Tuesday, May 12, 2009

Cherry Picking of Leads: B2B Marketing to Sales Handoff

Should we allow sales to cherry pick leads that, based on lead scoring, we have deemed not to be ready for sales?

Steve Kellogg at Astadia raised the question very aptly in his Endless Lead Loop post, and it's a question we all face as we wrestle with the business process of lead scoring and handing leads from marketing to sales. Let me start by saying that there is no right answer here, and businesses that have consciously decided to allow cherry picking are not necessarily doing anything wrong.

However, I would make a strong argument for "No."

The better we get at lead scoring, the more factors we are able to consider. We look at multiple dimensions of lead scoring to split the "who" from the "how interested", we look at multiple components of a score and allow each component to only contribute a maximum amount, and we take time into account by degrading lead scores over time. Over time, as we work with sales, we are able to build a fairly accurate picture of what matters to them in a lead.

However, there will always come a time when sales is not getting, in their view, enough volume of leads, and they will ask to open up the funnel so they can "cherry pick" the leads that they deem good. Sounds harmless, as some might turn into opportunities, and those that don't can continue to be nurtured.

It is, unfortunately, not a harmless activity. If we are connecting sales with buyers who are too early in their buying process to be ready to talk to sales, we run a very real risk of alienating those buyers and pushing them away. Despite our good intentions, this cherry picking activity can have significant negative consequences, as prospective buyers who might be good opportunities later can disconnect from an otherwise promising education process early in their buying cycle.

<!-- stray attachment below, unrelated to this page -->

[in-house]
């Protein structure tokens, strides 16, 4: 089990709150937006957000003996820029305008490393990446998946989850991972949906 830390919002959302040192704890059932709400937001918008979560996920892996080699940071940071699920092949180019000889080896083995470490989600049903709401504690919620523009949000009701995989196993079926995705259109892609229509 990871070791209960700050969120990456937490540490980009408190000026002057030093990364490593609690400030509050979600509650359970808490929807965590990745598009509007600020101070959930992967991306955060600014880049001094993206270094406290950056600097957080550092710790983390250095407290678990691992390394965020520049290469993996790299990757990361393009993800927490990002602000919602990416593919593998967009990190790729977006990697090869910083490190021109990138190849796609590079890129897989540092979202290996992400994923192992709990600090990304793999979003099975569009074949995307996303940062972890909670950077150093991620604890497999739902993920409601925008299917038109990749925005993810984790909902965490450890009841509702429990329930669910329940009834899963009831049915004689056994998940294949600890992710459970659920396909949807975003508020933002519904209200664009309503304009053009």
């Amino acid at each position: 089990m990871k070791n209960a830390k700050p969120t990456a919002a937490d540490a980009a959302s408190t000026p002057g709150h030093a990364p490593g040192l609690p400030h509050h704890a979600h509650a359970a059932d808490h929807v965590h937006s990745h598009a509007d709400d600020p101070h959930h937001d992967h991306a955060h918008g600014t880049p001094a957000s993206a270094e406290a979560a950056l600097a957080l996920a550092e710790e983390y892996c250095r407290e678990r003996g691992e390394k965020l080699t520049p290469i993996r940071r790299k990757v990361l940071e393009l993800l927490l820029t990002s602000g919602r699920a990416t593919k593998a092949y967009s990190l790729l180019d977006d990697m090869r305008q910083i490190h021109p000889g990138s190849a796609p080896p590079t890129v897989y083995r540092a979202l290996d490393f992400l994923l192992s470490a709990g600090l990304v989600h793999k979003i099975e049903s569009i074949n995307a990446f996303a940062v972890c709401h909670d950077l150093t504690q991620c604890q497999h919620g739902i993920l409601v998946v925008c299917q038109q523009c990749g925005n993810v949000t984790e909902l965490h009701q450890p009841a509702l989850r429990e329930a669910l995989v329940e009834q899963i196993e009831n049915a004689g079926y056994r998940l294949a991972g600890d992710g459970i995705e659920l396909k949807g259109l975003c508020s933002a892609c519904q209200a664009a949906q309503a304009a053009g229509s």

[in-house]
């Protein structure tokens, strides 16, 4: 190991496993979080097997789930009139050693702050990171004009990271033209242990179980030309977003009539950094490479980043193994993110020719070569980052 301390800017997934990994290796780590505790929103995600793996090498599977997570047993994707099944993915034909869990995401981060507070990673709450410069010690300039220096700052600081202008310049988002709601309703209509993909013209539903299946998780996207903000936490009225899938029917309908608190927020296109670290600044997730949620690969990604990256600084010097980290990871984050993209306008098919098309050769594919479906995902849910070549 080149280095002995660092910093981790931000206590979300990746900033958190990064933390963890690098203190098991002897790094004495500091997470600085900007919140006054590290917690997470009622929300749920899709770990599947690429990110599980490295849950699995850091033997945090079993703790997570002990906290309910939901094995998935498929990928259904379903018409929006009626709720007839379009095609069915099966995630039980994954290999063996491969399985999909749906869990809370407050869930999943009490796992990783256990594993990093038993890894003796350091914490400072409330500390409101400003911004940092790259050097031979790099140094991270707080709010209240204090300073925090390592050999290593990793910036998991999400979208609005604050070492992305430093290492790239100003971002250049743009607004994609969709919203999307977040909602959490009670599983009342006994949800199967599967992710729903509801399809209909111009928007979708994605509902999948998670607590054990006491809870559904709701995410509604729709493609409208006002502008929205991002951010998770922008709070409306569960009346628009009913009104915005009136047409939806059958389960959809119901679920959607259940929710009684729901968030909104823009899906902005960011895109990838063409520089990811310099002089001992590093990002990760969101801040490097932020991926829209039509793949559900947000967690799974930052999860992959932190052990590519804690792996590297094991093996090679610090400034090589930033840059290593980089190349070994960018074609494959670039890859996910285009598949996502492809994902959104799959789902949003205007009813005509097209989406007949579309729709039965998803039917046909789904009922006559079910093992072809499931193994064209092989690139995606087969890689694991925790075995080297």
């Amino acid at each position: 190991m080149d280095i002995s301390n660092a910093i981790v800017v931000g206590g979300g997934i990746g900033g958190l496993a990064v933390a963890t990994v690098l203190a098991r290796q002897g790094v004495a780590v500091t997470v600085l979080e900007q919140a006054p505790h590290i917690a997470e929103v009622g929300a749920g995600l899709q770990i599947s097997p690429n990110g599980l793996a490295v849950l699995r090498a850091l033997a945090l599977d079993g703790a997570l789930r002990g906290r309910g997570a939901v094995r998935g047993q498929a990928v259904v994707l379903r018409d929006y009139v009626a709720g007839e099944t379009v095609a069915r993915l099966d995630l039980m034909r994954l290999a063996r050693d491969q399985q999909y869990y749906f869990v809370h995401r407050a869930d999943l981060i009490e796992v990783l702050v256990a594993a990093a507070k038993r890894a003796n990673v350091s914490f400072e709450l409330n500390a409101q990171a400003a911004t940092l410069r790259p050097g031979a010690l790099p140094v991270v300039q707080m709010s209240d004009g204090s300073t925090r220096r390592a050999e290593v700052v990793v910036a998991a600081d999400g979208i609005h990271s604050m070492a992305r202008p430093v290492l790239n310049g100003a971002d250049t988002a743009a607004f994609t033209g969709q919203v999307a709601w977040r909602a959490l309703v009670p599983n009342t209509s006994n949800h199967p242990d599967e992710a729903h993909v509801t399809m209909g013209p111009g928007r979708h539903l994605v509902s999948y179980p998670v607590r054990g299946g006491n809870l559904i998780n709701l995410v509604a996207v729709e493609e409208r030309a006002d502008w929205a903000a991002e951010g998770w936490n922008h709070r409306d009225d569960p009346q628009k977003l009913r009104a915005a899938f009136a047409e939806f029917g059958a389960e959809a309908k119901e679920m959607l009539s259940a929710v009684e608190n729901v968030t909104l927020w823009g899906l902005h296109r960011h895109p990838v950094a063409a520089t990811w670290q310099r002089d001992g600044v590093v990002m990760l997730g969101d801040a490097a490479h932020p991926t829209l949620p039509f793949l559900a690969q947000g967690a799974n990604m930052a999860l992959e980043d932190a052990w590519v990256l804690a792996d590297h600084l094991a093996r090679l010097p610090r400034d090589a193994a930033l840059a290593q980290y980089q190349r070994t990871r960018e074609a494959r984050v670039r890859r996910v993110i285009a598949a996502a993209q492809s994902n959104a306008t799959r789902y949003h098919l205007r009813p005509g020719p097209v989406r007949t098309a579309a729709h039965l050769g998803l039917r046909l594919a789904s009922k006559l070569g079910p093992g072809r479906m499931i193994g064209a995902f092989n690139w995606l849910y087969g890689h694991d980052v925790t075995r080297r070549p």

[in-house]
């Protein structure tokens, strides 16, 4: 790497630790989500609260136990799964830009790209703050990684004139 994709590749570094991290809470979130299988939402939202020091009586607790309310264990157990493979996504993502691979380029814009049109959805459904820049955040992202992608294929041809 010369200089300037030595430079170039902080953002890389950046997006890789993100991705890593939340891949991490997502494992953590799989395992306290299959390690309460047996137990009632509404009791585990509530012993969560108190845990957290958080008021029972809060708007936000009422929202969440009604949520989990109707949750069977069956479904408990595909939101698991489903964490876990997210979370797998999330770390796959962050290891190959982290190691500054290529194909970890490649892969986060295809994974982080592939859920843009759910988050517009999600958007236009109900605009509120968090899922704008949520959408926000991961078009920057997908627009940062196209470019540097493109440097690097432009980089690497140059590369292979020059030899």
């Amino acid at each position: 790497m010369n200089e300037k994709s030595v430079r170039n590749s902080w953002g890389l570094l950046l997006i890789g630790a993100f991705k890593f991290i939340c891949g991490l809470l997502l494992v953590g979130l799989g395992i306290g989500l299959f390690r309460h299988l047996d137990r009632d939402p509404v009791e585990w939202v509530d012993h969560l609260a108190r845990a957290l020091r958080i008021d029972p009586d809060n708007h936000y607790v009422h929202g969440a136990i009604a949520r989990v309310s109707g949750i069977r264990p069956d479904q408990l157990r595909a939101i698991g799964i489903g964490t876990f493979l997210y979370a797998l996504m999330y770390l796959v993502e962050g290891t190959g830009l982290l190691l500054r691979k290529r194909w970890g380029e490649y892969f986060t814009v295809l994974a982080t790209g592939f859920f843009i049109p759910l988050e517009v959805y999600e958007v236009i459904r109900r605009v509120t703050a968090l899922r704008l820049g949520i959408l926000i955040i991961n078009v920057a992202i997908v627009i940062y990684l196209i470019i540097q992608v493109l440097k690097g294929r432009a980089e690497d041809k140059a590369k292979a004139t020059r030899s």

Better than allowing cherry picking, is to keep with the same scoring methodology, but open the funnel slightly. If an A-Lead is passed to sales, and 80-100 points is deemed to be an A-Lead, then keep the same process in place, but open the funnel up so that a A-Lead is now from 60-100 points. By doing this, we prevent sales from negatively impacting early-stage prospective buyers, but still allow them more leads in the funnel.

This question is one of 8 critical lead scoring questions to consider when thinking about a lead scoring system.
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Tim Wilson said...

This is a delicate area, as Marketing-telling-Sales-not-to-call-a-lead-when-Sales-is-compensated-on-the-revenue-they-generate-and-not-something-fluffy-like-"qualified leads"-so-stay-out-of-my-business-thankyouverymuch is a slippery slope. An alternate approach is to treat the cherrypicking of leads by Sales as another opportunity to "work with sales" (which you mention early in the post). Rather than negotiating a lower lead threshold, do two things: 1) Pull the leads that Sales followed up with but that were scored below the qualification threshold and sit down with Sales and ask them *why* they followed up -- do this with your top Sales performers first, and it's guaranteed that you'll learn something worth feeding back into your process (or at least considering), 2) Compare the results for the unqualified-but-cherrypicked-and-called leads against the qualified-and-called leads...and show the results. In practice, this may be tough, but, in theory, you should be able to show higher conversion for qualified leads than unqualified when both are followed up on. Right?

David Raab said...

I'm with Tim. The assumption is your scoring algorithm is smarter than your sales reps -- not sure that's the case. The reason we score is so salespeople don't have to spend time deciding which leads are worth their attention. If they dip into the pool and find a few leads they want to contact, they may well have spotted something subtle that the scoring formula missed. As Tim suggests, best is to let them do it and measure the results -- if you can show that sales is wasting their time, you'll have a stronger argument for not letting them do it. They might even agree!

Steven Woods said...

Tim, David,
Great points. I guess the way to think about it is more like a "symptom" of an underlying challenge. The funnel may be too constricted, or the lead scoring algorithm may be wrong. Either way, the symptom gives great insights into what is wrong and allows tweaking. Hiding the symptom by outright prevention of cherry picking just hides the underlying problem.

Thanks for the insights, you're right on with that.